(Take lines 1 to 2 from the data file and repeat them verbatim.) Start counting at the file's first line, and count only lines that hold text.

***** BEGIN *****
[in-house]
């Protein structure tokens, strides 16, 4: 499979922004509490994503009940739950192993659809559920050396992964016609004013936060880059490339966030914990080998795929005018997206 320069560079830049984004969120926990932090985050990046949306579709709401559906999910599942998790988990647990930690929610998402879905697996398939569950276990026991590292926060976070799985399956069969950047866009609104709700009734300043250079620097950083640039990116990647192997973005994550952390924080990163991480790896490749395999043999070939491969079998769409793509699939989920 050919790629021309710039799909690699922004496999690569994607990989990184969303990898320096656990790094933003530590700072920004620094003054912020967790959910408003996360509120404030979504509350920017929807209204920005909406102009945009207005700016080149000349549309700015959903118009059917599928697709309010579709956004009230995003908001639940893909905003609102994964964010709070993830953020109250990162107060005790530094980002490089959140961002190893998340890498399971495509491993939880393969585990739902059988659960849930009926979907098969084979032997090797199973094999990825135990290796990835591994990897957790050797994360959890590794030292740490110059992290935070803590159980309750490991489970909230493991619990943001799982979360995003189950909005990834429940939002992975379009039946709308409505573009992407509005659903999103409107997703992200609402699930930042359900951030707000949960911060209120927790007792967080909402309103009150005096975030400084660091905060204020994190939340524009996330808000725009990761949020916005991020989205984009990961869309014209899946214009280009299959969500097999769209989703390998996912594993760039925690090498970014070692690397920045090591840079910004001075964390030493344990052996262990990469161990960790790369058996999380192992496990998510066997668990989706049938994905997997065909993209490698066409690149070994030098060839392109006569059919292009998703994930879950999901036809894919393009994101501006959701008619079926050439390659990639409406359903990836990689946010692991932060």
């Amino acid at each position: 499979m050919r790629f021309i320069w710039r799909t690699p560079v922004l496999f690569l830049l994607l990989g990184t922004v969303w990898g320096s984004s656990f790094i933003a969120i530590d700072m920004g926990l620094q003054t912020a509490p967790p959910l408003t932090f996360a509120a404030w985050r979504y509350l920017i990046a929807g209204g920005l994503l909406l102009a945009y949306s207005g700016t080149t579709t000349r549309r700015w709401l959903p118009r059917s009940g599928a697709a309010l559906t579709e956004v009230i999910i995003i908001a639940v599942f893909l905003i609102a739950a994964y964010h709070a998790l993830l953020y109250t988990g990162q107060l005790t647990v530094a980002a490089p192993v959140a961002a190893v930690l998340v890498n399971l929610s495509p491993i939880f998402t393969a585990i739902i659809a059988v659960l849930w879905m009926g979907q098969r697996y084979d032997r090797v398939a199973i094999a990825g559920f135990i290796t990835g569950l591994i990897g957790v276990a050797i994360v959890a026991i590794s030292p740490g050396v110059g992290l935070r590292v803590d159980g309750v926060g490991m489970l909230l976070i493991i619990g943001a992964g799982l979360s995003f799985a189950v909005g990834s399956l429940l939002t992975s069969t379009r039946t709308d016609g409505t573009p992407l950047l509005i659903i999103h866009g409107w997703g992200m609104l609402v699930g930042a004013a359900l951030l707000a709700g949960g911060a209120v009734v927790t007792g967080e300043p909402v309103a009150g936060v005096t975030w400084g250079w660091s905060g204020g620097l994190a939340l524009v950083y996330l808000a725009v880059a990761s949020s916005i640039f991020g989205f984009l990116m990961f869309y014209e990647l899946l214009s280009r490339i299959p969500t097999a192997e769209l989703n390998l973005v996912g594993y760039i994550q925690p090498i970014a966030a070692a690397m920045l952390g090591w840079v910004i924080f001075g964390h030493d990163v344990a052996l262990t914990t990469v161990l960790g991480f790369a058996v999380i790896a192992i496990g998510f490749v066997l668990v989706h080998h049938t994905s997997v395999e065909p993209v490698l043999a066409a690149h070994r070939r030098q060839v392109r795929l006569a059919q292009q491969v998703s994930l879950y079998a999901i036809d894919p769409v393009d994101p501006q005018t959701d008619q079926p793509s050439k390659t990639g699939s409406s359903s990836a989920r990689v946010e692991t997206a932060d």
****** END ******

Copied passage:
[in-house]
């Protein structure tokens, strides 16, 4: 499979922004509490994503009940739950192993659809559920050396992964016609004013936060880059490339966030914990080998795929005018997206 320069560079830049984004969120926990932090985050990046949306579709709401559906999910599942998790988990647990930690929610998402879905697996398939569950276990026991590292926060976070799985399956069969950047866009609104709700009734300043250079620097950083640039990116990647192997973005994550952390924080990163991480790896490749395999043999070939491969079998769409793509699939989920 050919790629021309710039799909690699922004496999690569994607990989990184969303990898320096656990790094933003530590700072920004620094003054912020967790959910408003996360509120404030979504509350920017929807209204920005909406102009945009207005700016080149000349549309700015959903118009059917599928697709309010579709956004009230995003908001639940893909905003609102994964964010709070993830953020109250990162107060005790530094980002490089959140961002190893998340890498399971495509491993939880393969585990739902059988659960849930009926979907098969084979032997090797199973094999990825135990290796990835591994990897957790050797994360959890590794030292740490110059992290935070803590159980309750490991489970909230493991619990943001799982979360995003189950909005990834429940939002992975379009039946709308409505573009992407509005659903999103409107997703992200609402699930930042359900951030707000949960911060209120927790007792967080909402309103009150005096975030400084660091905060204020994190939340524009996330808000725009990761949020916005991020989205984009990961869309014209899946214009280009299959969500097999769209989703390998996912594993760039925690090498970014070692690397920045090591840079910004001075964390030493344990052996262990990469161990960790790369058996999380192992496990998510066997668990989706049938994905997997065909993209490698066409690149070994030098060839392109006569059919292009998703994930879950999901036809894919393009994101501006959701008619079926050439390659990639409406359903990836990689946010692991932060």